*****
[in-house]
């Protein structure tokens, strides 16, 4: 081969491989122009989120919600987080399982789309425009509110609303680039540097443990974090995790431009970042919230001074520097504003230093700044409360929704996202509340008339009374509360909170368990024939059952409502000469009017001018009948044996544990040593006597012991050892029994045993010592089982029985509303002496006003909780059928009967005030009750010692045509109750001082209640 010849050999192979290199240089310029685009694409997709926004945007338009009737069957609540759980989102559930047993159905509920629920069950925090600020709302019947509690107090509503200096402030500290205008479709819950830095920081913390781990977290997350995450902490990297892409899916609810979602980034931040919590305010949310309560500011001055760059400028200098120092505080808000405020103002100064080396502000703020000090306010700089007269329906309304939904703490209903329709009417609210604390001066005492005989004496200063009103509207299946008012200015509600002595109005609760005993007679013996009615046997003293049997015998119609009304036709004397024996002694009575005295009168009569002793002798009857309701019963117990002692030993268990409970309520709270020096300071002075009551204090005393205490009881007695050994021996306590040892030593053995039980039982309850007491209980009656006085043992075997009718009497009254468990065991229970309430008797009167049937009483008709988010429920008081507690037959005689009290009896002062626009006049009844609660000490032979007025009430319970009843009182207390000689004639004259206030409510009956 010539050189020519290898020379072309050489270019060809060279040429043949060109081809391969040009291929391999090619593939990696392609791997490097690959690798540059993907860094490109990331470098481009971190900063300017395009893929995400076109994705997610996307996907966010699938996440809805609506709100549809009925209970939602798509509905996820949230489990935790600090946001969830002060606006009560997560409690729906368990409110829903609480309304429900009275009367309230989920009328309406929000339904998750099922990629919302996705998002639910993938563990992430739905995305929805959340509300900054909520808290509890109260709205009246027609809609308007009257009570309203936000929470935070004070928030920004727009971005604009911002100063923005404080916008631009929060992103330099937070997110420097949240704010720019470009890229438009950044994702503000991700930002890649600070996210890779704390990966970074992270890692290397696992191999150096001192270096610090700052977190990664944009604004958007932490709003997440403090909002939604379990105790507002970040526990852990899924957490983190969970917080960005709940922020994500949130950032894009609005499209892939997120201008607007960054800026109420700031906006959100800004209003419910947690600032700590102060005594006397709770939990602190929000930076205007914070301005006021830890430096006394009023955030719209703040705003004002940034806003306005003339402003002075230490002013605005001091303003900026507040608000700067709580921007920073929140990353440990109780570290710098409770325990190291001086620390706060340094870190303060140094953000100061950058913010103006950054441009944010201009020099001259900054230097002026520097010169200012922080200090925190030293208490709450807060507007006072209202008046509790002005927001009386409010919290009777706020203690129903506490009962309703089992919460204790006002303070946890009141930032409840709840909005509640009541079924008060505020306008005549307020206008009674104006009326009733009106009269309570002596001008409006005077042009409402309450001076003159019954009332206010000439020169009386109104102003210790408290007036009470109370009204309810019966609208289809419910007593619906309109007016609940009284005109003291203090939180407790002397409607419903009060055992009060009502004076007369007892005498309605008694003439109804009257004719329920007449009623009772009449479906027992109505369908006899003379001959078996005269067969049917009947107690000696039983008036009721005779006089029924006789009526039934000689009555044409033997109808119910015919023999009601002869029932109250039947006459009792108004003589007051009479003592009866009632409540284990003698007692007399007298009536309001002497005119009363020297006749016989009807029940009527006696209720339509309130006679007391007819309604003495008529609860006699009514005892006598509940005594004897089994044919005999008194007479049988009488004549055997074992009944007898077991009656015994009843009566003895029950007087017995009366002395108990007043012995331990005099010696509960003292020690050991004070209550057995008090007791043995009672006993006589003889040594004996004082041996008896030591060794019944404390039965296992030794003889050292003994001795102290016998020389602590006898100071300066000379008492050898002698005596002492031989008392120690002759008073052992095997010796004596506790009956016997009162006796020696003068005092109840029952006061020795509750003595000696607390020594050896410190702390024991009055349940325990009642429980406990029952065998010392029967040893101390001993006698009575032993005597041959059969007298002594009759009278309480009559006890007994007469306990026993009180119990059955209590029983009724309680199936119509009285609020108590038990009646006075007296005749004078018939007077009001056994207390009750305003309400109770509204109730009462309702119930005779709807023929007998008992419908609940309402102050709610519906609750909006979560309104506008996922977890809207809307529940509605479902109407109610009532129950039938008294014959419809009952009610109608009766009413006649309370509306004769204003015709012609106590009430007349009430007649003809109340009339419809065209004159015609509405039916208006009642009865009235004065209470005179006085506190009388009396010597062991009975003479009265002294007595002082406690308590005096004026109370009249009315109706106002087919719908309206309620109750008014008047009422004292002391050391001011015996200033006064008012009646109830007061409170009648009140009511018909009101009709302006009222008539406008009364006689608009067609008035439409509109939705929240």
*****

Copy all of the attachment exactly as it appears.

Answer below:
[in-house]
């Protein structure tokens, strides 16, 4: 081969491989122009989120919600987080399982789309425009509110609303680039540097443990974090995790431009970042919230001074520097504003230093700044409360929704996202509340008339009374509360909170368990024939059952409502000469009017001018009948044996544990040593006597012991050892029994045993010592089982029985509303002496006003909780059928009967005030009750010692045509109750001082209640 010849050999192979290199240089310029685009694409997709926004945007338009009737069957609540759980989102559930047993159905509920629920069950925090600020709302019947509690107090509503200096402030500290205008479709819950830095920081913390781990977290997350995450902490990297892409899916609810979602980034931040919590305010949310309560500011001055760059400028200098120092505080808000405020103002100064080396502000703020000090306010700089007269329906309304939904703490209903329709009417609210604390001066005492005989004496200063009103509207299946008012200015509600002595109005609760005993007679013996009615046997003293049997015998119609009304036709004397024996002694009575005295009168009569002793002798009857309701019963117990002692030993268990409970309520709270020096300071002075009551204090005393205490009881007695050994021996306590040892030593053995039980039982309850007491209980009656006085043992075997009718009497009254468990065991229970309430008797009167049937009483008709988010429920008081507690037959005689009290009896002062626009006049009844609660000490032979007025009430319970009843009182207390000689004639004259206030409510009956 010539050189020519290898020379072309050489270019060809060279040429043949060109081809391969040009291929391999090619593939990696392609791997490097690959690798540059993907860094490109990331470098481009971190900063300017395009893929995400076109994705997610996307996907966010699938996440809805609506709100549809009925209970939602798509509905996820949230489990935790600090946001969830002060606006009560997560409690729906368990409110829903609480309304429900009275009367309230989920009328309406929000339904998750099922990629919302996705998002639910993938563990992430739905995305929805959340509300900054909520808290509890109260709205009246027609809609308007009257009570309203936000929470935070004070928030920004727009971005604009911002100063923005404080916008631009929060992103330099937070997110420097949240704010720019470009890229438009950044994702503000991700930002890649600070996210890779704390990966970074992270890692290397696992191999150096001192270096610090700052977190990664944009604004958007932490709003997440403090909002939604379990105790507002970040526990852990899924957490983190969970917080960005709940922020994500949130950032894009609005499209892939997120201008607007960054800026109420700031906006959100800004209003419910947690600032700590102060005594006397709770939990602190929000930076205007914070301005006021830890430096006394009023955030719209703040705003004002940034806003306005003339402003002075230490002013605005001091303003900026507040608000700067709580921007920073929140990353440990109780570290710098409770325990190291001086620390706060340094870190303060140094953000100061950058913010103006950054441009944010201009020099001259900054230097002026520097010169200012922080200090925190030293208490709450807060507007006072209202008046509790002005927001009386409010919290009777706020203690129903506490009962309703089992919460204790006002303070946890009141930032409840709840909005509640009541079924008060505020306008005549307020206008009674104006009326009733009106009269309570002596001008409006005077042009409402309450001076003159019954009332206010000439020169009386109104102003210790408290007036009470109370009204309810019966609208289809419910007593619906309109007016609940009284005109003291203090939180407790002397409607419903009060055992009060009502004076007369007892005498309605008694003439109804009257004719329920007449009623009772009449479906027992109505369908006899003379001959078996005269067969049917009947107690000696039983008036009721005779006089029924006789009526039934000689009555044409033997109808119910015919023999009601002869029932109250039947006459009792108004003589007051009479003592009866009632409540284990003698007692007399007298009536309001002497005119009363020297006749016989009807029940009527006696209720339509309130006679007391007819309604003495008529609860006699009514005892006598509940005594004897089994044919005999008194007479049988009488004549055997074992009944007898077991009656015994009843009566003895029950007087017995009366002395108990007043012995331990005099010696509960003292020690050991004070209550057995008090007791043995009672006993006589003889040594004996004082041996008896030591060794019944404390039965296992030794003889050292003994001795102290016998020389602590006898100071300066000379008492050898002698005596002492031989008392120690002759008073052992095997010796004596506790009956016997009162006796020696003068005092109840029952006061020795509750003595000696607390020594050896410190702390024991009055349940325990009642429980406990029952065998010392029967040893101390001993006698009575032993005597041959059969007298002594009759009278309480009559006890007994007469306990026993009180119990059955209590029983009724309680199936119509009285609020108590038990009646006075007296005749004078018939007077009001056994207390009750305003309400109770509204109730009462309702119930005779709807023929007998008992419908609940309402102050709610519906609750909006979560309104506008996922977890809207809307529940509605479902109407109610009532129950039938008294014959419809009952009610109608009766009413006649309370509306004769204003015709012609106590009430007349009430007649003809109340009339419809065209004159015609509405039916208006009642009865009235004065209470005179006085506190009388009396010597062991009975003479009265002294007595002082406690308590005096004026109370009249009315109706106002087919719908309206309620109750008014008047009422004292002391050391001011015996200033006064008012009646109830007061409170009648009140009511018909009101009709302006009222008539406008009364006689608009067609008035439409509109939705929240």